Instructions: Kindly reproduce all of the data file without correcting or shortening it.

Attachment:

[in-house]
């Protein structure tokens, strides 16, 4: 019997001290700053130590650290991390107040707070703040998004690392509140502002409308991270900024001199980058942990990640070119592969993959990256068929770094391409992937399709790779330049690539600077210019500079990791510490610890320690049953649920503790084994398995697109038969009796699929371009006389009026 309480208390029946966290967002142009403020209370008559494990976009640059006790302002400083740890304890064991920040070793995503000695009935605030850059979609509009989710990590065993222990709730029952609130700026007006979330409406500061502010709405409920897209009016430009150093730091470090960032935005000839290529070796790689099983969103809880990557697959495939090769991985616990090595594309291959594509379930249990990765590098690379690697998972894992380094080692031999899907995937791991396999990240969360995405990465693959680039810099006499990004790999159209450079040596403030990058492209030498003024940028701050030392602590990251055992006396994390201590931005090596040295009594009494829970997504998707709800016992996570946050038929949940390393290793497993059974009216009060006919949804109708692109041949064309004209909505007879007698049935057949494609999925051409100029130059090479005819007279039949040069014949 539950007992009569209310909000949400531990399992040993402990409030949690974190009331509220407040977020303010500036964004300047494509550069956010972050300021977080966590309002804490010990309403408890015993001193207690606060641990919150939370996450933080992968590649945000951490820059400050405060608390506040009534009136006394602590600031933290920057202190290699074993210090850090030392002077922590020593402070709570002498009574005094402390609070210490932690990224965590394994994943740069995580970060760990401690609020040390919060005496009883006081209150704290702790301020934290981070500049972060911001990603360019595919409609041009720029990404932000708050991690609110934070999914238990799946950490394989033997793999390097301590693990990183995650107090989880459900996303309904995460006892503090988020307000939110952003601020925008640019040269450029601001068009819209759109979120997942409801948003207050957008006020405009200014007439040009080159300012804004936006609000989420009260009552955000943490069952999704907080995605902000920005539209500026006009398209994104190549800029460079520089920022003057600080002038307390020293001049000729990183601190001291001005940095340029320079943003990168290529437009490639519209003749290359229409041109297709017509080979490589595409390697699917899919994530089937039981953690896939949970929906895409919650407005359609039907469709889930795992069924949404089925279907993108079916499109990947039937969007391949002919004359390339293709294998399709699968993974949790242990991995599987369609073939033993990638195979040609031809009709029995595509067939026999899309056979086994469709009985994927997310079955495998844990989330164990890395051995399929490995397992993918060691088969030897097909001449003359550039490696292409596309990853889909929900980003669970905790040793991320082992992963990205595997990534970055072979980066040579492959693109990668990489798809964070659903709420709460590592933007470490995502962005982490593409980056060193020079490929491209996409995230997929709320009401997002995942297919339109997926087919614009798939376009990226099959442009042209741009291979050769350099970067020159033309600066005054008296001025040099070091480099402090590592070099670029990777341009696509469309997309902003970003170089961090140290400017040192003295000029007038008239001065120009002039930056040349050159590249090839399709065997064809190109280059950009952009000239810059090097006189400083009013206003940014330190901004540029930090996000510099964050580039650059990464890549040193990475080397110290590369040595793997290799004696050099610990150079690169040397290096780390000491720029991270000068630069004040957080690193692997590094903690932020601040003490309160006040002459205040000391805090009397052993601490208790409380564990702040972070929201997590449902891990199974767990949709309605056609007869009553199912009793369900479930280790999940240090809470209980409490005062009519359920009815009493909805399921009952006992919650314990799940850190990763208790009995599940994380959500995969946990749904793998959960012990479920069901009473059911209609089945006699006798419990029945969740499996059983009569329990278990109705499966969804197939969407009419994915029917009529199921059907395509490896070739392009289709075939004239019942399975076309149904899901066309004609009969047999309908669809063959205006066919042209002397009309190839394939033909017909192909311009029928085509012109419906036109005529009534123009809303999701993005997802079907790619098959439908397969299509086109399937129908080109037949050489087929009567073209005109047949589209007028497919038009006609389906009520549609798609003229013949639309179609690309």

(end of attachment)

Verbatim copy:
[in-house]
């Protein structure tokens, strides 16, 4: 019997001290700053130590650290991390107040707070703040998004690392509140502002409308991270900024001199980058942990990640070119592969993959990256068929770094391409992937399709790779330049690539600077210019500079990791510490610890320690049953649920503790084994398995697109038969009796699929371009006389009026 309480208390029946966290967002142009403020209370008559494990976009640059006790302002400083740890304890064991920040070793995503000695009935605030850059979609509009989710990590065993222990709730029952609130700026007006979330409406500061502010709405409920897209009016430009150093730091470090960032935005000839290529070796790689099983969103809880990557697959495939090769991985616990090595594309291959594509379930249990990765590098690379690697998972894992380094080692031999899907995937791991396999990240969360995405990465693959680039810099006499990004790999159209450079040596403030990058492209030498003024940028701050030392602590990251055992006396994390201590931005090596040295009594009494829970997504998707709800016992996570946050038929949940390393290793497993059974009216009060006919949804109708692109041949064309004209909505007879007698049935057949494609999925051409100029130059090479005819007279039949040069014949 539950007992009569209310909000949400531990399992040993402990409030949690974190009331509220407040977020303010500036964004300047494509550069956010972050300021977080966590309002804490010990309403408890015993001193207690606060641990919150939370996450933080992968590649945000951490820059400050405060608390506040009534009136006394602590600031933290920057202190290699074993210090850090030392002077922590020593402070709570002498009574005094402390609070210490932690990224965590394994994943740069995580970060760990401690609020040390919060005496009883006081209150704290702790301020934290981070500049972060911001990603360019595919409609041009720029990404932000708050991690609110934070999914238990799946950490394989033997793999390097301590693990990183995650107090989880459900996303309904995460006892503090988020307000939110952003601020925008640019040269450029601001068009819209759109979120997942409801948003207050957008006020405009200014007439040009080159300012804004936006609000989420009260009552955000943490069952999704907080995605902000920005539209500026006009398209994104190549800029460079520089920022003057600080002038307390020293001049000729990183601190001291001005940095340029320079943003990168290529437009490639519209003749290359229409041109297709017509080979490589595409390697699917899919994530089937039981953690896939949970929906895409919650407005359609039907469709889930795992069924949404089925279907993108079916499109990947039937969007391949002919004359390339293709294998399709699968993974949790242990991995599987369609073939033993990638195979040609031809009709029995595509067939026999899309056979086994469709009985994927997310079955495998844990989330164990890395051995399929490995397992993918060691088969030897097909001449003359550039490696292409596309990853889909929900980003669970905790040793991320082992992963990205595997990534970055072979980066040579492959693109990668990489798809964070659903709420709460590592933007470490995502962005982490593409980056060193020079490929491209996409995230997929709320009401997002995942297919339109997926087919614009798939376009990226099959442009042209741009291979050769350099970067020159033309600066005054008296001025040099070091480099402090590592070099670029990777341009696509469309997309902003970003170089961090140290400017040192003295000029007038008239001065120009002039930056040349050159590249090839399709065997064809190109280059950009952009000239810059090097006189400083009013206003940014330190901004540029930090996000510099964050580039650059990464890549040193990475080397110290590369040595793997290799004696050099610990150079690169040397290096780390000491720029991270000068630069004040957080690193692997590094903690932020601040003490309160006040002459205040000391805090009397052993601490208790409380564990702040972070929201997590449902891990199974767990949709309605056609007869009553199912009793369900479930280790999940240090809470209980409490005062009519359920009815009493909805399921009952006992919650314990799940850190990763208790009995599940994380959500995969946990749904793998959960012990479920069901009473059911209609089945006699006798419990029945969740499996059983009569329990278990109705499966969804197939969407009419994915029917009529199921059907395509490896070739392009289709075939004239019942399975076309149904899901066309004609009969047999309908669809063959205006066919042209002397009309190839394939033909017909192909311009029928085509012109419906036109005529009534123009809303999701993005997802079907790619098959439908397969299509086109399937129908080109037949050489087929009567073209005109047949589209007028497919038009006609389906009520549609798609003229013949639309179609690309």